Menstrual cup

Plastic-Free Periods: Why You Should Consider Changing Your Conventional Period Care ASAP

8 min read

Maybe you’ve invested in a reusable stainless steel water bottle. Maybe you’ve sworn off plastic straws forever. However you’re addressing the global plastics problem, there may be one frontier you’ve yet to traverse: the plastic-free period. It can seem daunting to change up what works—especially when it comes to something as delicate (read: essential!) as period protection. We’ve consulted with some experts in period protection and sustainability to examine how conventional period care is adding to plastic pollution, to dispel the concerns around plastic-free options and to help you break up with your unfriendly-to-the-earth period products, once and for all.


Photo courtesy of The Independent.

Period Product Pollution

From menstrual pads wrapped in plastic to tampons with plastic applicators, conventional menstrual care products are anything but environmentally friendly. But since we need them monthly, many of us continue to reach for these trusted methods so we can live our lives hygienically, without fear of accidental bleed-through and embarrassment. The cost for this monthly habit, however, is high.

“In the U.S., 20 billion menstrual products are disposed of annually. That’s an immense amount of waste going into our landfills and often our water sources,” says Cherie Hoeger, co-founder of Saalt. “But when you really break it down, the actual number of waste by-products generated by disposable menstrual products reaches three times that amount! That’s because the majority of tampons not only come with an absorbent layer of cotton and string, but also a plastic applicator, plastic wrapper and the cardboard box packaging for the shelf. That’s an average of three waste products per tampon, and an extra box for every few dozen.”

Ashlee Piper, sustainability journalist and the author of Give a Sh*t: Do Good. Live Better. Save the Planet, adds “It’s estimated that a menstruating human will use 9600 tampons and pads in his/her lifetime and spend $200+ per year on menstrual care. Those menstrual care methods contain a lot of non-biodegradable and often non-recyclable plastics.”


Photo courtesy of naturalallergytreatment.com.au.

A Plastic-Free Solution

With such staggering amounts of waste created by conventional period products, it seems overwhelming to try and reduce the environmental impact they create. But as it turns out, just a simple switch in how you manage your period can make a huge impact.

“One menstrual cup diverts 3,000 tampons and pads from landfills,” shares Cherie. “One cup can last 10 years, and 300 tampons a year translates to as many as 9,000 waste by-products.”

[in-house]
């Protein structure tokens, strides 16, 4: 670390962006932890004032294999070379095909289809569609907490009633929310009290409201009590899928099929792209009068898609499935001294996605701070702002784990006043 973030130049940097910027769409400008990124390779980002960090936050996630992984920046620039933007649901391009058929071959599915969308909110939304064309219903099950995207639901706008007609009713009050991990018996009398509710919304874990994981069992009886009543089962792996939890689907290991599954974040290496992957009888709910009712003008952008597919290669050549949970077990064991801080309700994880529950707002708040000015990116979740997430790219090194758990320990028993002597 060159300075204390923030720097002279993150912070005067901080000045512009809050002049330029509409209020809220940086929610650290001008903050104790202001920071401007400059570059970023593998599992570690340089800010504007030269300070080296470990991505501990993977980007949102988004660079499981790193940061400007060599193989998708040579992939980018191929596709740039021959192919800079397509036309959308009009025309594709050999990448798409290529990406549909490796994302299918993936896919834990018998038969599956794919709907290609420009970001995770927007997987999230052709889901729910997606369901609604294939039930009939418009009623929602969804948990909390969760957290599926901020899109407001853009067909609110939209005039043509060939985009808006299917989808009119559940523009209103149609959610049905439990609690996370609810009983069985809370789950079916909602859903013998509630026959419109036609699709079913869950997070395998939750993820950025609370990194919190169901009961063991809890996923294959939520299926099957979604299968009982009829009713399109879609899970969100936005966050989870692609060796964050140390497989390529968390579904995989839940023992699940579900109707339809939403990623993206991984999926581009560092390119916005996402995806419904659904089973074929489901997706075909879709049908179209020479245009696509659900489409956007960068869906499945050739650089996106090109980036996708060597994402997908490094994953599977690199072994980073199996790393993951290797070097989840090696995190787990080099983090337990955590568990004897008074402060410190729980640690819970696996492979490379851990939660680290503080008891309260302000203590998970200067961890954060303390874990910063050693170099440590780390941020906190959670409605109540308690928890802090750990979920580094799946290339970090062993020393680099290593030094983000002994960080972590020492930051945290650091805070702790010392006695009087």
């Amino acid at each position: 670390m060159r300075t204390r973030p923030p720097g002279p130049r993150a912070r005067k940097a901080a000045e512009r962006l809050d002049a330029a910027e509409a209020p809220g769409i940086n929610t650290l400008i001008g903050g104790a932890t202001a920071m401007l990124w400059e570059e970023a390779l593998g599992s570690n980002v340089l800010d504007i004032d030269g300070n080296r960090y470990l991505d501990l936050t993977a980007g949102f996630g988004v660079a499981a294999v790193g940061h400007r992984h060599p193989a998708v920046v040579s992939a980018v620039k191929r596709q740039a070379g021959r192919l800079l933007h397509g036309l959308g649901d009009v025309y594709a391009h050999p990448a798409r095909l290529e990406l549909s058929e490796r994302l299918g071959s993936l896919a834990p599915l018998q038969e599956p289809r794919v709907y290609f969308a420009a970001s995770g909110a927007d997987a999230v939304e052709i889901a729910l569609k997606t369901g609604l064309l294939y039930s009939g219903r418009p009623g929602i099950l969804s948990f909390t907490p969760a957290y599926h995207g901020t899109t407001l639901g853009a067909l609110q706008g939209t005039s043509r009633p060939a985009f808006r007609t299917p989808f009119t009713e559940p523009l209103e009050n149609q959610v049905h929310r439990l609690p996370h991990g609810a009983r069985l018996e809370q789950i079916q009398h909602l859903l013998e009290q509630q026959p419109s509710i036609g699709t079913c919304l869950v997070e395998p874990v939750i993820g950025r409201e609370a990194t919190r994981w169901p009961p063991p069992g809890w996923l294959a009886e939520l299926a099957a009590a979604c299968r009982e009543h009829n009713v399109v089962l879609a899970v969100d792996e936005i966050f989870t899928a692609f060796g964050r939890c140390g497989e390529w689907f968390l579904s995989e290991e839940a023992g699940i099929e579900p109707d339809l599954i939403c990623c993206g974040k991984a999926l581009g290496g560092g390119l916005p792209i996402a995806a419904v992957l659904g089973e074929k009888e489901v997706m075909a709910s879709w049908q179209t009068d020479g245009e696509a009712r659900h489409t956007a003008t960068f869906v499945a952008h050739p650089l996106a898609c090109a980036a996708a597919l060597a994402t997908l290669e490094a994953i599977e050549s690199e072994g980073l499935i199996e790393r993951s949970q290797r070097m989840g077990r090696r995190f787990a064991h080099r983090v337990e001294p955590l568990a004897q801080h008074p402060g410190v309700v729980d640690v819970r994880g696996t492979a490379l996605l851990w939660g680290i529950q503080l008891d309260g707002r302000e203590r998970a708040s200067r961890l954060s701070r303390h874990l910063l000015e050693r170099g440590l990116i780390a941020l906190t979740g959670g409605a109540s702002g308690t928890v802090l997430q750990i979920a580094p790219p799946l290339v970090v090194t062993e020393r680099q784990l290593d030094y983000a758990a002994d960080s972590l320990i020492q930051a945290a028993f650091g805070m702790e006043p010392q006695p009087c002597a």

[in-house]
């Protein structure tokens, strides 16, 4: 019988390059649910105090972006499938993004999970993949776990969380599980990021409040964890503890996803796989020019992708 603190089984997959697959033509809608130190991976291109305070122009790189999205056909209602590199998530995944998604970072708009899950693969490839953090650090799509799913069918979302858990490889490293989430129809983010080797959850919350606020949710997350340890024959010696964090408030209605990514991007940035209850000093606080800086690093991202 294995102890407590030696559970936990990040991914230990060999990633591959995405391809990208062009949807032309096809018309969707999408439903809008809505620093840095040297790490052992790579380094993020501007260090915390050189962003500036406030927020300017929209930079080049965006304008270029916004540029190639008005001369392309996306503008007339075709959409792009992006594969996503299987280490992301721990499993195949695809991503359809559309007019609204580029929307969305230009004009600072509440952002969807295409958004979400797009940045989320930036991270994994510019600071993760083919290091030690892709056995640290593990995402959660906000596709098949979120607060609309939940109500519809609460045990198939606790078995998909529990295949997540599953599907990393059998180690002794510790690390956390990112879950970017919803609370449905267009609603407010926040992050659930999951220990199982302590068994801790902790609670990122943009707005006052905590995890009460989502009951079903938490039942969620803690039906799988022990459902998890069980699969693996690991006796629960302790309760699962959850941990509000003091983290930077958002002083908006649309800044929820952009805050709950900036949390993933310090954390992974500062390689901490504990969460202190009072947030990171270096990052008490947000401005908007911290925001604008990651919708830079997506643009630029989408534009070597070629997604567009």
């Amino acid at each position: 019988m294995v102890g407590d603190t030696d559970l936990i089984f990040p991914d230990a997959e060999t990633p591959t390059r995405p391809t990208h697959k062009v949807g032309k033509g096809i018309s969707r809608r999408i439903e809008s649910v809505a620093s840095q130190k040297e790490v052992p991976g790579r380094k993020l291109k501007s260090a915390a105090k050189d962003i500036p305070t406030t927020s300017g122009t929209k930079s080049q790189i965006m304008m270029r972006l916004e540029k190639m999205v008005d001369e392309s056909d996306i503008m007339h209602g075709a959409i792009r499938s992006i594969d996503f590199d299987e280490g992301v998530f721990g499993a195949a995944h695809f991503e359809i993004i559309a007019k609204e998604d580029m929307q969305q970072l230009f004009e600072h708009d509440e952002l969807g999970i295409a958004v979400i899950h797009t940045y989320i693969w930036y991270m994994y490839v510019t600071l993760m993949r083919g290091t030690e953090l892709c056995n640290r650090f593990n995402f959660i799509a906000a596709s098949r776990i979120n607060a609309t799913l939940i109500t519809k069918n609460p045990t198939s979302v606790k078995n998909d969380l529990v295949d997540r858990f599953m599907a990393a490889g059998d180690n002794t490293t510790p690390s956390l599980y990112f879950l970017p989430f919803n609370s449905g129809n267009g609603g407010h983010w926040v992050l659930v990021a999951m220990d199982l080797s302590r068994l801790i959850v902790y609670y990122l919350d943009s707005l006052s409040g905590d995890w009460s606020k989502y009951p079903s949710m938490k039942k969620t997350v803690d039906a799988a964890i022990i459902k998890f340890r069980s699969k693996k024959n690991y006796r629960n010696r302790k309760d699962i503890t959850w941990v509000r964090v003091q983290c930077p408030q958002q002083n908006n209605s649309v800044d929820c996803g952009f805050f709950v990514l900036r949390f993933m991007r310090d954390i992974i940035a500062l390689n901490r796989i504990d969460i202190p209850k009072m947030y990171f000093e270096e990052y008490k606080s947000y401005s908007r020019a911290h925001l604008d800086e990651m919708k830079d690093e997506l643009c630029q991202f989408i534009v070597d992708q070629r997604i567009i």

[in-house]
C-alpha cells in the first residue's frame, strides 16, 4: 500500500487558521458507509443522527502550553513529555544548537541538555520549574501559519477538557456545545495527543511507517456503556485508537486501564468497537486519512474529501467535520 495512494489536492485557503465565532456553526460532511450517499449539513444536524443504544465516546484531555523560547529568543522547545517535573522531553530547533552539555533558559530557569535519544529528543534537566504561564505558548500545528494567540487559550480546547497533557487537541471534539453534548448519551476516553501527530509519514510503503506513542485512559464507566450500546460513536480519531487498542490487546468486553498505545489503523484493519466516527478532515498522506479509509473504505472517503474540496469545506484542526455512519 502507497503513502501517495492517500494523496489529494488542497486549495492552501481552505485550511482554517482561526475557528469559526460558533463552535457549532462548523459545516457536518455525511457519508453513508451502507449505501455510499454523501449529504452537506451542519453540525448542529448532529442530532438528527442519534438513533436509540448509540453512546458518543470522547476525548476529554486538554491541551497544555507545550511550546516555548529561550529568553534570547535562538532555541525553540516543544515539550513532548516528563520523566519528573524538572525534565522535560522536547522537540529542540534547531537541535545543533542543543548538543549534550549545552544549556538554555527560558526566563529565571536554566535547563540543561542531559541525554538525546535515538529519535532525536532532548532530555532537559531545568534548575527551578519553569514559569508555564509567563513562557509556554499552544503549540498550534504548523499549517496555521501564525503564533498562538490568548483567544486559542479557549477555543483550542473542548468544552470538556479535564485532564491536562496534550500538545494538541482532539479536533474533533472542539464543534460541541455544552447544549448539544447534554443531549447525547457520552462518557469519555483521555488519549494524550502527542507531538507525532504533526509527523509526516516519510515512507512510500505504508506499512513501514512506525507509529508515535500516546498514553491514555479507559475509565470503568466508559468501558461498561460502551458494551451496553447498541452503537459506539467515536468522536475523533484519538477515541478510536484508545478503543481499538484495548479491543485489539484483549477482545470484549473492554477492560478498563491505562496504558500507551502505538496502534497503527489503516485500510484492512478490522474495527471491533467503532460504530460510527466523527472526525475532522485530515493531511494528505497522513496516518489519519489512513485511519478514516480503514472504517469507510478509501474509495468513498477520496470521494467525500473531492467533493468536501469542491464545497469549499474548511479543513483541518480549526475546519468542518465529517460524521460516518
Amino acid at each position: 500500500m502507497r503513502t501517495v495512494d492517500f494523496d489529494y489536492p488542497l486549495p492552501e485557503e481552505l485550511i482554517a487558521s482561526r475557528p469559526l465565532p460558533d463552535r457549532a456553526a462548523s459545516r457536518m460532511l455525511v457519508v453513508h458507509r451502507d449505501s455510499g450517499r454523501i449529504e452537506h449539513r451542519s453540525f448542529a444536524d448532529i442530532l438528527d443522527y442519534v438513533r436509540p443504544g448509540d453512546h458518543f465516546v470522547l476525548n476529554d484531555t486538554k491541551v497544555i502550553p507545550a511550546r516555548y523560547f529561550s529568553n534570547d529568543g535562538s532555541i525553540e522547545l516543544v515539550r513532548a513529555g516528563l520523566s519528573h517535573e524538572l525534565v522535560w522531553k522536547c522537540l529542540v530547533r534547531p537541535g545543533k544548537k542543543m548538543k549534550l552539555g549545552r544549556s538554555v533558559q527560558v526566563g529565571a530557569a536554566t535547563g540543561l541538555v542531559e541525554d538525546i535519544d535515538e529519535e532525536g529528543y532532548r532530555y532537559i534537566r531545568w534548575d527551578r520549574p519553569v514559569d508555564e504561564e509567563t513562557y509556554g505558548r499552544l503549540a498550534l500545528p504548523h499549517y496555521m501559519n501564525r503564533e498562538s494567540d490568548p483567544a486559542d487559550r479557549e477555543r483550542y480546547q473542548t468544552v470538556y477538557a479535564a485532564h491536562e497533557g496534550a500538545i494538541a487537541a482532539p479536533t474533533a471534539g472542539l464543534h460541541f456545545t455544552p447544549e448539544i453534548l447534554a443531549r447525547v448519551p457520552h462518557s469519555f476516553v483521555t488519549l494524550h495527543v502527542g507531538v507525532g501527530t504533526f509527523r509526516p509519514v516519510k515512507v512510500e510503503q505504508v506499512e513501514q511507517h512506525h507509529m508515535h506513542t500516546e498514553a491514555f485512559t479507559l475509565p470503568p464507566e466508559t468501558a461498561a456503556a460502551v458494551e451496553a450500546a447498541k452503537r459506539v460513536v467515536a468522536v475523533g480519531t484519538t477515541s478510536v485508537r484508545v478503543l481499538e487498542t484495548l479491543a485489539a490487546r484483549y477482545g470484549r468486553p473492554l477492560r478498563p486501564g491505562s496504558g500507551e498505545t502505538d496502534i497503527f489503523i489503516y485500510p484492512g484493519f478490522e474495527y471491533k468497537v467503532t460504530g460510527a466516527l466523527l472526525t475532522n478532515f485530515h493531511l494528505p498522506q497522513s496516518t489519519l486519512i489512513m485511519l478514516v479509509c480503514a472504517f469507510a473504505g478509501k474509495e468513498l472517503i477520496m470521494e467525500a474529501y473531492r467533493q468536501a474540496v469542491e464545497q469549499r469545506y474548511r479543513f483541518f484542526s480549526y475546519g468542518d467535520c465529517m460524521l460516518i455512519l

Menstrual cups are gaining in popularity, but for those who have never considered them or have never given them a try, the idea of using them in place of tampons or pads can seem daunting: Do they work? Are they comfortable? Are they safe? But choosing, and using, a silicone menstrual cup is often hailed as a game changer by those who have made the switch—and not only for its plastic-free impact on the planet.

“I’ve actually found that switching to a lower-waste period protocol has been easier than I thought, saves me a ton of money and is more comfortable and easy than ever before,” says Ashlee. “I personally like a menstrual cup (I use Dot Cup, which is a local Chicago, woman-owned company that has a 1-for-1 model that gives a cup to a menstruating person in-need—I love that!). It took me a few cycles to get the hang of it, but I love the convenience (can be safely worn for 12 hours!) and simplicity of it, and I find it’s actually made my cycles shorter (a lot of cup users have attested to this).”

Cherie agrees, adding that silicone menstrual cups can be better for the health of your vagina. “The Saalt Cup is made of 100 percent medical-grade silicone that is safe to use, hypoallergenic and naturally bio-compatible. And because it doesn’t dry you like tampons or leave a wet environment like pads, using the cup lessens the chance of irritation or infection while also maintaining your vagina’s unique pH balance. So in terms of personal health, the cup is an optimal choice.”

But Cathy Chapman, president of Lune North America, makers of the Lunette cup, warns consumers to know their silicone. “Not all menstrual cups are made the same. It’s super important to make sure that your menstrual cup is made from FDA-cleared silicone.” She cautions that “there are many menstrual cups that are available for purchase online that are made with questionable materials—some of which may cause an allergic reaction or can be a breading ground for bacteria. High quality menstrual cups (like the Lunette) are made to last for several years, so even the most expensive ones are a money saver compared compared to years’ worth of pads and tampons.”